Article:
January 29, 2010

It must take a rocket scientist to figure this out

I find it absurd that today, NASA's remembrance day for those who gave their lives to further the cause of space exploration, the Interwebs are buzzing with speculation about the president pulling the plug on the Constellation Program.

He claims it will be better to turn rocket-building over to private companies.

Whom does he think built the Ares-1X? The SeaBees?

NASA directs the program, but the heavy lifting is -- and always has been -- done by private companies.

The Saturn V rockets were built by Rocketdyne. The lunar landers were built by Grumman.

Orbiters for the space shuttle program were built by Rockwell International with parts by Grumman and General Dynamics. The shuttle's external tank is made by Lockheed Martin. The solid rocket boosters have motor segments made by ATK, with avionics and final assembly by United Space Alliance, which is a partnership between Lockheed Martin and The Boeing Co.

This New York Times story says NASA is getting a budget increase over five years. But if Constellation is scrapped, it seems much of that budget increase must go to a whole new round of requests for proposals, design review meetings, and test flights.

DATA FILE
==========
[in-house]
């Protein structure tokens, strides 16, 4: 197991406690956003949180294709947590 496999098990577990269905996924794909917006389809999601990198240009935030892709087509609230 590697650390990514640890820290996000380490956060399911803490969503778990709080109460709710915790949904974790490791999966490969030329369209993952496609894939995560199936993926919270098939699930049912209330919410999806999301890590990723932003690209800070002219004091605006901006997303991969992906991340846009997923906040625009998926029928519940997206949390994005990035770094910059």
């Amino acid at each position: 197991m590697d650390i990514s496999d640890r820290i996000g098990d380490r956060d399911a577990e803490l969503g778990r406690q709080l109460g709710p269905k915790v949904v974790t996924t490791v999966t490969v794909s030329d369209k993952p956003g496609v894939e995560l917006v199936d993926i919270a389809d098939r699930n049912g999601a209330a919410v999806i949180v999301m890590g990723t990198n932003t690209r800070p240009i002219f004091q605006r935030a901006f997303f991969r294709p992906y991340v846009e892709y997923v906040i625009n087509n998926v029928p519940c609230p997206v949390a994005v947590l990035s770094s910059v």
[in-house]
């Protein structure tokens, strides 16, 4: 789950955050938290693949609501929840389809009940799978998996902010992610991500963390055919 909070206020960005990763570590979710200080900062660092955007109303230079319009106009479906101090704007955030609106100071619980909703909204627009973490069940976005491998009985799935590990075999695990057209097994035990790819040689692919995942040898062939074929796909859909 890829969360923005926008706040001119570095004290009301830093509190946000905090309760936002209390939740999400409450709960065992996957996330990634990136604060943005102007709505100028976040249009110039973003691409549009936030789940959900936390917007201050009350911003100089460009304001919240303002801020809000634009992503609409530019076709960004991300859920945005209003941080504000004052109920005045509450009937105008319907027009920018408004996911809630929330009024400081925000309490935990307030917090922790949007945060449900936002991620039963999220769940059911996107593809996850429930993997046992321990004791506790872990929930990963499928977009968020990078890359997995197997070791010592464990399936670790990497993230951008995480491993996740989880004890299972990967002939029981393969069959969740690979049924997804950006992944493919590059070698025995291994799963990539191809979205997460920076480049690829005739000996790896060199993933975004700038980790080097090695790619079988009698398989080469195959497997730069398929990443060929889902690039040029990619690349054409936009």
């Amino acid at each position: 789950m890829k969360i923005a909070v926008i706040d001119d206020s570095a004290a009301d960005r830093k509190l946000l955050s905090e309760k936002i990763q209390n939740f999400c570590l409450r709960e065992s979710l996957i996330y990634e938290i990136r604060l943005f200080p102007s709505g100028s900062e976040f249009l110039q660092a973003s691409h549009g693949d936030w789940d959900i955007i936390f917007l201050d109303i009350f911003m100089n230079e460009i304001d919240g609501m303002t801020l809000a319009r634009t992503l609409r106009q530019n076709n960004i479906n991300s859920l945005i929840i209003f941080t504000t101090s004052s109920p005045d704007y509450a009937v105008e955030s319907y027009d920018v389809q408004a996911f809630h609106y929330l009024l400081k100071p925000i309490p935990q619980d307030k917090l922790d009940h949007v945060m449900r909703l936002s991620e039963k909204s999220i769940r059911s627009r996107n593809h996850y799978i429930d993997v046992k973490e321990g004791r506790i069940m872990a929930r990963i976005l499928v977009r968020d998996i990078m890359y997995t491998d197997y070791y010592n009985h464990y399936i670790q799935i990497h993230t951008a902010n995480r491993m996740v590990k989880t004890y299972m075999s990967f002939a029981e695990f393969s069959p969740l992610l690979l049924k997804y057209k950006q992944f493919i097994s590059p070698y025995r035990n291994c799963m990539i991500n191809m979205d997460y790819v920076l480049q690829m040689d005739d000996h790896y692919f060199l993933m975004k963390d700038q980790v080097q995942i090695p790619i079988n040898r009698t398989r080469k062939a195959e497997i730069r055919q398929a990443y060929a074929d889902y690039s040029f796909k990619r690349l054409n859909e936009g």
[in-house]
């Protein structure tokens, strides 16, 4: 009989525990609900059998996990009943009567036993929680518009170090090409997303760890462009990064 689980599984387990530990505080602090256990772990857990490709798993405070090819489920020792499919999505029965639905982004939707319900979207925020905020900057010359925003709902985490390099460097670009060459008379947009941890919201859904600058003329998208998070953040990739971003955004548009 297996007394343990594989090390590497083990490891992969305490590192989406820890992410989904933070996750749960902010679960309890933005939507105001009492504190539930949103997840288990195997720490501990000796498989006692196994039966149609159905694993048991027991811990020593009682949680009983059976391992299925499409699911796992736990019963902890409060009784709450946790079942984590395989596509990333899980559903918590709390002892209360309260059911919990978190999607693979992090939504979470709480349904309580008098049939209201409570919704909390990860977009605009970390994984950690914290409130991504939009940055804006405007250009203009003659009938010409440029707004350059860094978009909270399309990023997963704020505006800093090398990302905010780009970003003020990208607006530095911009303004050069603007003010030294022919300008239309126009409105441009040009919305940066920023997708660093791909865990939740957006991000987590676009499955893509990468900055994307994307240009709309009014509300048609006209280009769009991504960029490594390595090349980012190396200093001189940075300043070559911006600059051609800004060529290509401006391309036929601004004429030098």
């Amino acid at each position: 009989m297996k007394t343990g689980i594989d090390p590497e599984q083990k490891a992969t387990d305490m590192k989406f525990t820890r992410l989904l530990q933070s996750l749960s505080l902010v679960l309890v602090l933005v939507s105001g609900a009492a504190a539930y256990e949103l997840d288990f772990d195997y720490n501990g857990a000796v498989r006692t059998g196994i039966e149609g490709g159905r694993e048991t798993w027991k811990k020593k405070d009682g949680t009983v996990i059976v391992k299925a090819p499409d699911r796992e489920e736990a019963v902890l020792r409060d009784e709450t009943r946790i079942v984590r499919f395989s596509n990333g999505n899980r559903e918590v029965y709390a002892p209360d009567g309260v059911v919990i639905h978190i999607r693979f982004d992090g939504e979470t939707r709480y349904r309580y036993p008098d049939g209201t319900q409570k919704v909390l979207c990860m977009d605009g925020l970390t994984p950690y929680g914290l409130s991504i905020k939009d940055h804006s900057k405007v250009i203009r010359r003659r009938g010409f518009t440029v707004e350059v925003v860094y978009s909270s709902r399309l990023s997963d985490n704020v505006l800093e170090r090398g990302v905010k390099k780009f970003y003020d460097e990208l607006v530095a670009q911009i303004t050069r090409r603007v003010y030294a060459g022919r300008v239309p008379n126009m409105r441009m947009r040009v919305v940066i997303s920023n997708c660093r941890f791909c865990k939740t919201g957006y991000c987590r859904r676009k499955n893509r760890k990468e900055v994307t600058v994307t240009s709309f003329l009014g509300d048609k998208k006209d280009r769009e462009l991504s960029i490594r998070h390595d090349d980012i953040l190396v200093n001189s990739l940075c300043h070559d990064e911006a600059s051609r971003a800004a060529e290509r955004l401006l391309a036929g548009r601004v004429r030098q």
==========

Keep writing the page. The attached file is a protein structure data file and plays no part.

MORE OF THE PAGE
Ares already had a successful test flight. So why are we starting over? And why does the president who came closer to nationalizing our banks than anyone since FDR want to privatize the space program? Does he not realize that the Ares was built by private companies? From NASA:

ATK Space Systems of Promontory, Utah, is the prime contractor for the first stage reusable solid rocket boosters. Jacobs Engineering in Tullahoma, Tenn., is the prime contractor for Ares I-X avionics, with Lockheed Martin of Denver, Colo., as subcontractor. Teledyne Brown Engineering of Huntsville, Ala., is the prime contractor for developing the roll control system. United Space Alliance of Houston, Texas, is the prime contractor supporting launch operations at Kennedy Space Center.

Mr. Change wants to discard the work already done by these private companies so astronauts can fly on rockets built by ... private companies. But there are only so many companies capable of building a rocket that big. Apparently it escapes him that the companies most likely to bid on a "commercial rocket" will be those already named.

That's not change. It's just a waste.

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